Correct, when an application launches the OS allocates memory for the application and that memory is split into three segments: the stack (where local variables, return values, all things related to calling a function are stored), the data segment (also known as the code segment, this is where instructions are stored) and heap.
I’m glossing over a few things here, but the general gist of these segments are as follows:
Memory in the code segment is invariable. You don’t have to worry about it.
Memory in the stack is handled automatically, that is, when you call a method, a chunk of the stack (called a frame) is allocated. Any local variables or return values are stored here and when the method exits, the frame is destroyed. You don’t have to worry about it.
The heap is where you dynamically allocate memory as needed. All Objective-C instances are allocated from the heap. You must manage this memory manually.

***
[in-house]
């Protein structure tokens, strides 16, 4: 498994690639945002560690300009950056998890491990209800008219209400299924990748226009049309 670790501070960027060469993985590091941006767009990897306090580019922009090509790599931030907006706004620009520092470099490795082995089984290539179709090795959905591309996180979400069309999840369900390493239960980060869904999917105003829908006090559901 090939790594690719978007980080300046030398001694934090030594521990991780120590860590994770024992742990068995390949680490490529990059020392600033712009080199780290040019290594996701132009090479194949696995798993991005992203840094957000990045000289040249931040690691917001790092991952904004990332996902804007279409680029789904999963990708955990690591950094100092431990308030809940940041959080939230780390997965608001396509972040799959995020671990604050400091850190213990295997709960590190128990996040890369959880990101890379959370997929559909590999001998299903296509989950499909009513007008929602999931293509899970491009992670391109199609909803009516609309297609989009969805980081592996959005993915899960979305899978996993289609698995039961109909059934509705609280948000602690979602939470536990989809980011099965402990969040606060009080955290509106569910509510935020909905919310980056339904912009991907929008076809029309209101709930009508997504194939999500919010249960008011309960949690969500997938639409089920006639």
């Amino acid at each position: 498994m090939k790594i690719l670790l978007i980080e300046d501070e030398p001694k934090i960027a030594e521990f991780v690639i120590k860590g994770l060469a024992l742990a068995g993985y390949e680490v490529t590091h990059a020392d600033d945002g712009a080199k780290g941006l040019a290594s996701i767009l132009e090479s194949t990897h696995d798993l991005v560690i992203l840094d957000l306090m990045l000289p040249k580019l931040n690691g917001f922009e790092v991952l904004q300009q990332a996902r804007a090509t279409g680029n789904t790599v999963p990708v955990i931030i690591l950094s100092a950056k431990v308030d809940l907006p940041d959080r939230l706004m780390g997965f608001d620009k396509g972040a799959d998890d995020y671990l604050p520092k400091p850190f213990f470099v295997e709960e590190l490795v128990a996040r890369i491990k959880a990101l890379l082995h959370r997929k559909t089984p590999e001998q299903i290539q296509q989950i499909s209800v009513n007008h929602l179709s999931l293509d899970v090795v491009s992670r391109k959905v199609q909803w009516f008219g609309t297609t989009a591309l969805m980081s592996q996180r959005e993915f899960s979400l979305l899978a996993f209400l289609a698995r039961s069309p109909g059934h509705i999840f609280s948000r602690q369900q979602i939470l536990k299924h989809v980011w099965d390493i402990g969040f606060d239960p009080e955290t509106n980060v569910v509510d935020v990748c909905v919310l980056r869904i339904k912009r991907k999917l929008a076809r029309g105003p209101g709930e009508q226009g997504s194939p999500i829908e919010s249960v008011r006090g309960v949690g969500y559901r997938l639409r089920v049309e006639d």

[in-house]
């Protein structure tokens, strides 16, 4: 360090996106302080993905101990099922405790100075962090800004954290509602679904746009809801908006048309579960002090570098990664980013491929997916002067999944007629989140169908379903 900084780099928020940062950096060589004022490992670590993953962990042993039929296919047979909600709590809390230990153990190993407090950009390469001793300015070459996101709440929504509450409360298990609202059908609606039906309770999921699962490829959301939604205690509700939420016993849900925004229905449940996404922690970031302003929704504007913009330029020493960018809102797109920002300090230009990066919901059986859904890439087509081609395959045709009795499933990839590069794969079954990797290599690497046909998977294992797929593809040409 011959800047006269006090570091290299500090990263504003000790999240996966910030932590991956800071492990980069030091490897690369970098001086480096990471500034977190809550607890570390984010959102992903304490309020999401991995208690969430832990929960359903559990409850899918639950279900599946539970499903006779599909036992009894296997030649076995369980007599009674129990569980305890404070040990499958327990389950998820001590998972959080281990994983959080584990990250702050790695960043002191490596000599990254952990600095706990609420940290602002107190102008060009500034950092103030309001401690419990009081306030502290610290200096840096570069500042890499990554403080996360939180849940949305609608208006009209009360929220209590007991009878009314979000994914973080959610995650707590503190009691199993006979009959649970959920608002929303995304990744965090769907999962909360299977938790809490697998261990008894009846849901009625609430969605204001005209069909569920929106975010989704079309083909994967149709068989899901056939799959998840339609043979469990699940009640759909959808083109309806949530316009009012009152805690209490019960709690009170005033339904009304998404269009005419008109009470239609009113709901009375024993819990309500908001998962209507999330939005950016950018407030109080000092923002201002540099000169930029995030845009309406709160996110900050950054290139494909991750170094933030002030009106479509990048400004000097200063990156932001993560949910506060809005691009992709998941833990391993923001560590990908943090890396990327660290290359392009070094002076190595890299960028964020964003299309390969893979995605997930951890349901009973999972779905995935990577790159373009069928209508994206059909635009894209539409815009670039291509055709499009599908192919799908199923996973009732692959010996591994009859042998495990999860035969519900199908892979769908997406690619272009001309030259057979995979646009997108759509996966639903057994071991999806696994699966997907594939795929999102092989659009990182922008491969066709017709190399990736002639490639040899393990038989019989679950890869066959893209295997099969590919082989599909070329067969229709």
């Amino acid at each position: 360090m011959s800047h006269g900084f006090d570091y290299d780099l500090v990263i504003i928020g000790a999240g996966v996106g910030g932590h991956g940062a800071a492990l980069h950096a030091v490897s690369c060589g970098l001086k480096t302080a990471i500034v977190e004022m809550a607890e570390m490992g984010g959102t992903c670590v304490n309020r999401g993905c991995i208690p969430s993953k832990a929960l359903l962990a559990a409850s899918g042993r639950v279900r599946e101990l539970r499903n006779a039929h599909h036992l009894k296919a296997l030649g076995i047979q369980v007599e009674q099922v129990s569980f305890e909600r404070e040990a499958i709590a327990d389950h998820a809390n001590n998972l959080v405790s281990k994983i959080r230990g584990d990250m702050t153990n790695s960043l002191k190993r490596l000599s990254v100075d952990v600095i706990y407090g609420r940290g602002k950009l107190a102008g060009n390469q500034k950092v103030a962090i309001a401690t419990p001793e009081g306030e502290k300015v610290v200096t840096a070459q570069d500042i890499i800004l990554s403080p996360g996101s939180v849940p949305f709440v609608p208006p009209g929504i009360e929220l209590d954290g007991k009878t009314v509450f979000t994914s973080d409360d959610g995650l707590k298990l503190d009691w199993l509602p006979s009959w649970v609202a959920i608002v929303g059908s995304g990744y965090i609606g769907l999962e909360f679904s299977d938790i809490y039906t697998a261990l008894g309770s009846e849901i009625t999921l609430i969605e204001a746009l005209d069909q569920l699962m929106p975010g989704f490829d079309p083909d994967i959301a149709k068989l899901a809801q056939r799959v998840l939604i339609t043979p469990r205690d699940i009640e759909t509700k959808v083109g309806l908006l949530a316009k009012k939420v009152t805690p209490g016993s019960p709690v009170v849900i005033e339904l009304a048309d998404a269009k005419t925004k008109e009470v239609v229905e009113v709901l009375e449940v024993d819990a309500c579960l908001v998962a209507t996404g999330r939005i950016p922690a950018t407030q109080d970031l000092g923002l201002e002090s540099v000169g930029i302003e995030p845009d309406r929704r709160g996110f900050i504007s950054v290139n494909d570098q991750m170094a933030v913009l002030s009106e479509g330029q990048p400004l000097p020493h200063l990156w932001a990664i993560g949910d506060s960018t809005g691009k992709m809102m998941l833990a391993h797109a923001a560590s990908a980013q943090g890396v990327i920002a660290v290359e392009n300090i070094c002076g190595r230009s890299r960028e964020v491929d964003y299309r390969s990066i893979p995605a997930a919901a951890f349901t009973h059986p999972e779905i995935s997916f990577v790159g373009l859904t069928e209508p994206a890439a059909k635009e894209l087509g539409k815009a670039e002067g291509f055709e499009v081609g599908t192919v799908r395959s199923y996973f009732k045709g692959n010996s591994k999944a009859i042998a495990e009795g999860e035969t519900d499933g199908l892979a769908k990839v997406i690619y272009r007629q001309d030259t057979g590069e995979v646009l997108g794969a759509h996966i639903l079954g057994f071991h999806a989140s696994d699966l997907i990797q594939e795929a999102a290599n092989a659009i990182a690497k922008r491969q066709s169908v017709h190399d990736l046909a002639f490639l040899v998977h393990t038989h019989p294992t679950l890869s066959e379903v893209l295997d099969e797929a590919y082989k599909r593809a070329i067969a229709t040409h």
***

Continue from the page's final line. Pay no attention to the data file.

When the application terminates, the entire chunk of memory allocated to your application (stack, heap, data) is returned to the OS for use by another application. Therefore, the only reason you manage memory is because you want to be able to allocate objects while your application is running. If you just kept using memory from the heap, your application eventually would not be able to allocate any more objects. And then it would crash.